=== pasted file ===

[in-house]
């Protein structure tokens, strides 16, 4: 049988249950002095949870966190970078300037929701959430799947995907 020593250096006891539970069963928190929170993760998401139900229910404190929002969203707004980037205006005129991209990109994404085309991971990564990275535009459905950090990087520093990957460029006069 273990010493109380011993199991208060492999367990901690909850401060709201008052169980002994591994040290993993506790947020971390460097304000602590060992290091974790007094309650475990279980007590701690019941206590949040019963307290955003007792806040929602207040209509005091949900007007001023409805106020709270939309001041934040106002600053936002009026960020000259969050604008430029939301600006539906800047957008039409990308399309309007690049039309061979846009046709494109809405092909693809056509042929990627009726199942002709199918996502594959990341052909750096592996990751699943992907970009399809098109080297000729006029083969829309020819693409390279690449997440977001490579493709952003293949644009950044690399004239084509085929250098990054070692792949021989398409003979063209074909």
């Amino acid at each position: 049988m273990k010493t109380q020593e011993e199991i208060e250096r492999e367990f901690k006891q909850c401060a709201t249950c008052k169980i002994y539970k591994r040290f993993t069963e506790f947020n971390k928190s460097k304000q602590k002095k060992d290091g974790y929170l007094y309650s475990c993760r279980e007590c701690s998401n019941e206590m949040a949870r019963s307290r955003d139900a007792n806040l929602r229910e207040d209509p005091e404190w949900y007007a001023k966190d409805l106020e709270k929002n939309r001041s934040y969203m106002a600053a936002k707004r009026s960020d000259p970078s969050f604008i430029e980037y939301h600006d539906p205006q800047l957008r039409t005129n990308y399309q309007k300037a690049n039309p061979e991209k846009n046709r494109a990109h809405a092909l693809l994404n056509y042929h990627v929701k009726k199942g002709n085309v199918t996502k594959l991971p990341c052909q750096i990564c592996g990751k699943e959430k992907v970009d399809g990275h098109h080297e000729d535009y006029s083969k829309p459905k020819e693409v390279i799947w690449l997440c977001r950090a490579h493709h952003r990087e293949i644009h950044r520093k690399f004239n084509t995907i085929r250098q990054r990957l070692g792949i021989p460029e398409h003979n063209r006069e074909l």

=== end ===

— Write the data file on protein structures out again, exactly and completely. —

[in-house]
């Protein structure tokens, strides 16, 4: 049988249950002095949870966190970078300037929701959430799947995907 020593250096006891539970069963928190929170993760998401139900229910404190929002969203707004980037205006005129991209990109994404085309991971990564990275535009459905950090990087520093990957460029006069 273990010493109380011993199991208060492999367990901690909850401060709201008052169980002994591994040290993993506790947020971390460097304000602590060992290091974790007094309650475990279980007590701690019941206590949040019963307290955003007792806040929602207040209509005091949900007007001023409805106020709270939309001041934040106002600053936002009026960020000259969050604008430029939301600006539906800047957008039409990308399309309007690049039309061979846009046709494109809405092909693809056509042929990627009726199942002709199918996502594959990341052909750096592996990751699943992907970009399809098109080297000729006029083969829309020819693409390279690449997440977001490579493709952003293949644009950044690399004239084509085929250098990054070692792949021989398409003979063209074909």
């Amino acid at each position: 049988m273990k010493t109380q020593e011993e199991i208060e250096r492999e367990f901690k006891q909850c401060a709201t249950c008052k169980i002994y539970k591994r040290f993993t069963e506790f947020n971390k928190s460097k304000q602590k002095k060992d290091g974790y929170l007094y309650s475990c993760r279980e007590c701690s998401n019941e206590m949040a949870r019963s307290r955003d139900a007792n806040l929602r229910e207040d209509p005091e404190w949900y007007a001023k966190d409805l106020e709270k929002n939309r001041s934040y969203m106002a600053a936002k707004r009026s960020d000259p970078s969050f604008i430029e980037y939301h600006d539906p205006q800047l957008r039409t005129n990308y399309q309007k300037a690049n039309p061979e991209k846009n046709r494109a990109h809405a092909l693809l994404n056509y042929h990627v929701k009726k199942g002709n085309v199918t996502k594959l991971p990341c052909q750096i990564c592996g990751k699943e959430k992907v970009d399809g990275h098109h080297e000729d535009y006029s083969k829309p459905k020819e693409v390279i799947w690449l997440c977001r950090a490579h493709h952003r990087e293949i644009h950044r520093k690399f004239n084509t995907i085929r250098q990054r990957l070692g792949i021989p460029e398409h003979n063209r006069e074909l």